I am amazed and a little ashamed I haven’t joined-up sooner. My recruiters and sourcers use it all the time. One of them brought it to my attention that I didn’t I have a profile and that I should, well here it is.

Let’s get connected. Networking is one of the best tools a recruiter can have and LinkedIn is one of the best ways to meet other professionals in your industry.

View Dr. Marcus Ettinger's profile on LinkedIn

I read an interesting article today about strategic philanthropy, but what really caught my attention was the first nine lines. As a recruiter and placement specialist, I have had the hardest time correcting this one area with my qualified candidates; using proper English when speaking.

When Gilbert Maurer was chief operating officer of the Hearst Corporation, he encountered many bright college graduates. But he noticed something odd about them. “They could write okay, but they couldn’t articulate,” he recalls. “If ever they had to give a presentation, it was ‘like’ this, and ‘you know’ that. I called it
verbal landfill.”

Maurer, now retired but still on Hearst’s board of directors, decided to do something about it. “In my father’s day, you had to take something called ‘rhetoric’ in school, in my day it as ‘oral English’. It’s a teacher’s euphemism for ‘being able to express yourself’,” he says.

A few years ago, he broached his concern to the president of his alma mater, St Lawrence University, a small, private liberal arts college in upstate New York. “I asked him: ‘What do you think would happen if a St Lawrence graduate could have a leg up on other college graduates because he could speak and express his ideas more effectively?’”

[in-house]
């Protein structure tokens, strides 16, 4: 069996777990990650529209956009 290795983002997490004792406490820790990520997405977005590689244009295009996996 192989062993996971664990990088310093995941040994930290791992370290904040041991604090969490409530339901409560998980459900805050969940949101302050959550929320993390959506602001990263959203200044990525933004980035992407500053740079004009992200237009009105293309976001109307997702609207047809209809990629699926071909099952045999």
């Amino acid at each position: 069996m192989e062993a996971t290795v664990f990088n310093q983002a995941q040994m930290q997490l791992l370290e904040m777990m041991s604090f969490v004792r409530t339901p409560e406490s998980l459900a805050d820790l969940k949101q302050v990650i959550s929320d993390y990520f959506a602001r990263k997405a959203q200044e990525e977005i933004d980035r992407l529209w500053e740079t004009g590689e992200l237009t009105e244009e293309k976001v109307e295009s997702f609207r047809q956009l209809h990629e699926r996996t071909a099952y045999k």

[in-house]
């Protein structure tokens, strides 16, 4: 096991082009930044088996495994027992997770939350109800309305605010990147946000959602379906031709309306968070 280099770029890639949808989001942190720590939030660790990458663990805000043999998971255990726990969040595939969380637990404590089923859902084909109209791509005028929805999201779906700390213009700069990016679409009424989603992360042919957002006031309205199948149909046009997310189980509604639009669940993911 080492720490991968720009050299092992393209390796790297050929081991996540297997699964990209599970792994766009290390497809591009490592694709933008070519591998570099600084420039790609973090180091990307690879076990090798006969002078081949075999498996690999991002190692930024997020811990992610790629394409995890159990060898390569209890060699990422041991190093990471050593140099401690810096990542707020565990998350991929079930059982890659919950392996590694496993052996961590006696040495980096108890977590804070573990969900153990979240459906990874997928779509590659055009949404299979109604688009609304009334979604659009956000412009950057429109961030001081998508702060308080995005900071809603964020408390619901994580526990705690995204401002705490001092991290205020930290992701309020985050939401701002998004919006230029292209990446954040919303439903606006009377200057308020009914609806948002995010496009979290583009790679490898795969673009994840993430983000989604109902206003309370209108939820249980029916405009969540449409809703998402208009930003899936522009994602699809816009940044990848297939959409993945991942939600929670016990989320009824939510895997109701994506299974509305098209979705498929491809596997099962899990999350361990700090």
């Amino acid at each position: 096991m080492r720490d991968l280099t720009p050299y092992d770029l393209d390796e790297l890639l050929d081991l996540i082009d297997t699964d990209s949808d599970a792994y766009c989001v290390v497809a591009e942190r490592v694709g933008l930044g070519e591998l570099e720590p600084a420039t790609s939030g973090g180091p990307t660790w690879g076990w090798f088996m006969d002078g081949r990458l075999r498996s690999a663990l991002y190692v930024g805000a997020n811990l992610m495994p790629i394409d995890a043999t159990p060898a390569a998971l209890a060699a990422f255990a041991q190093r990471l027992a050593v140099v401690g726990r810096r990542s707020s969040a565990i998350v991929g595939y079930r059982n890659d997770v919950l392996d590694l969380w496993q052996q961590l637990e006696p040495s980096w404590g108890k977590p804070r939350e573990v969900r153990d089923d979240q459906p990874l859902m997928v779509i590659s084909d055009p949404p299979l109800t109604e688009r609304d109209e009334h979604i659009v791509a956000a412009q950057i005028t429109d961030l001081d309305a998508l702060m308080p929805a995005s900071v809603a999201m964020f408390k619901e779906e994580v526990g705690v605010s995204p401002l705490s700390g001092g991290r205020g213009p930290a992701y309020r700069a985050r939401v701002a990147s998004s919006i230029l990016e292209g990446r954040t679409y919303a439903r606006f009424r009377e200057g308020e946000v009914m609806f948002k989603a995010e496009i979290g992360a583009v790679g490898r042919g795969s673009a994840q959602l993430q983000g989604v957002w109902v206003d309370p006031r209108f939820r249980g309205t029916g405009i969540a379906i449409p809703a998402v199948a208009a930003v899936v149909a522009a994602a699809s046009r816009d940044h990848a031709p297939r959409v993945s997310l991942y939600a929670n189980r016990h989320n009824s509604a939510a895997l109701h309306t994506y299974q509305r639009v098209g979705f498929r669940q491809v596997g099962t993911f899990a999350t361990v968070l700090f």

St Lawrence immediately began working on the idea…

The most important piece of advise I can give a candidate is to not use the words, ‘like’, ‘you know’, ‘um’, or ‘a-a’.  Mr. Maurer calls it, “verbal landfill”; I call it, “interview or career advancement suicide.”  A client once told me that he didn’t hire one of my candidates, who was far more qualified than the rest, just because he said, ‘you know’ after every thought. That one flaw in the candidates character drove the Ph.D. interviewer crazy. He said, “how is it possible that an Ivy League M.P.H. (Masters in Public Health) couldn’t speak proper English?”

It all starts with parent’s and teacher’s, and if not corrected early, the habit just gets re-enforced by our current, myspace,  hip-hop and MTV influenced society.

Coaching Tip:

One of my coaching tips is to have the candidate record themselves and count how many times they say one of the above no-no words. Then practice daily, re-recording themselves until the bad habit is broken.

Marcus Ettinger DC, BS

In a way, yes, and it’s in distressed properties – foreclosures.

First and foremost you will need to either qualify for a loan under the new stricter standards or have the cash to buy out-right.